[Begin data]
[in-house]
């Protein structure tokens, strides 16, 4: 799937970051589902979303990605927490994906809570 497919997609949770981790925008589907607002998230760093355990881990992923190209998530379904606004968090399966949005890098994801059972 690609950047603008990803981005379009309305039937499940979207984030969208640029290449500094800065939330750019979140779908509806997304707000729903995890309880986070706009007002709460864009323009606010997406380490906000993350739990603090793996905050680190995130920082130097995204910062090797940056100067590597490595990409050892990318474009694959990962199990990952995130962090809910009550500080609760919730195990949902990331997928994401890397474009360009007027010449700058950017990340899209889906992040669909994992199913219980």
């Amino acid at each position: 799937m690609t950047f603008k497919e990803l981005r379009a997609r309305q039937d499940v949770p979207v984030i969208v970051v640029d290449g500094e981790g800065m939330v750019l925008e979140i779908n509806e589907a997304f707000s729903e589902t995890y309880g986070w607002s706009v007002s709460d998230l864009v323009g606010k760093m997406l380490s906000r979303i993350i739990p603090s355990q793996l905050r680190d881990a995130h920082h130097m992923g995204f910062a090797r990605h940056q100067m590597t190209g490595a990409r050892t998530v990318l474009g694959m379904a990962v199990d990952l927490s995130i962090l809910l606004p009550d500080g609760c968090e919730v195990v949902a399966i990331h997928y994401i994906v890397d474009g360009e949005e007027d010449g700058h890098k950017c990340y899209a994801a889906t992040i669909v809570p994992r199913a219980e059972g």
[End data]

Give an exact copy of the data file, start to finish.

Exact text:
[in-house]
């Protein structure tokens, strides 16, 4: 799937970051589902979303990605927490994906809570 497919997609949770981790925008589907607002998230760093355990881990992923190209998530379904606004968090399966949005890098994801059972 690609950047603008990803981005379009309305039937499940979207984030969208640029290449500094800065939330750019979140779908509806997304707000729903995890309880986070706009007002709460864009323009606010997406380490906000993350739990603090793996905050680190995130920082130097995204910062090797940056100067590597490595990409050892990318474009694959990962199990990952995130962090809910009550500080609760919730195990949902990331997928994401890397474009360009007027010449700058950017990340899209889906992040669909994992199913219980």
């Amino acid at each position: 799937m690609t950047f603008k497919e990803l981005r379009a997609r309305q039937d499940v949770p979207v984030i969208v970051v640029d290449g500094e981790g800065m939330v750019l925008e979140i779908n509806e589907a997304f707000s729903e589902t995890y309880g986070w607002s706009v007002s709460d998230l864009v323009g606010k760093m997406l380490s906000r979303i993350i739990p603090s355990q793996l905050r680190d881990a995130h920082h130097m992923g995204f910062a090797r990605h940056q100067m590597t190209g490595a990409r050892t998530v990318l474009g694959m379904a990962v199990d990952l927490s995130i962090l809910l606004p009550d500080g609760c968090e919730v195990v949902a399966i990331h997928y994401i994906v890397d474009g360009e949005e007027d010449g700058h890098k950017c990340y899209a994801a889906t992040i669909v809570p994992r199913a219980e059972g």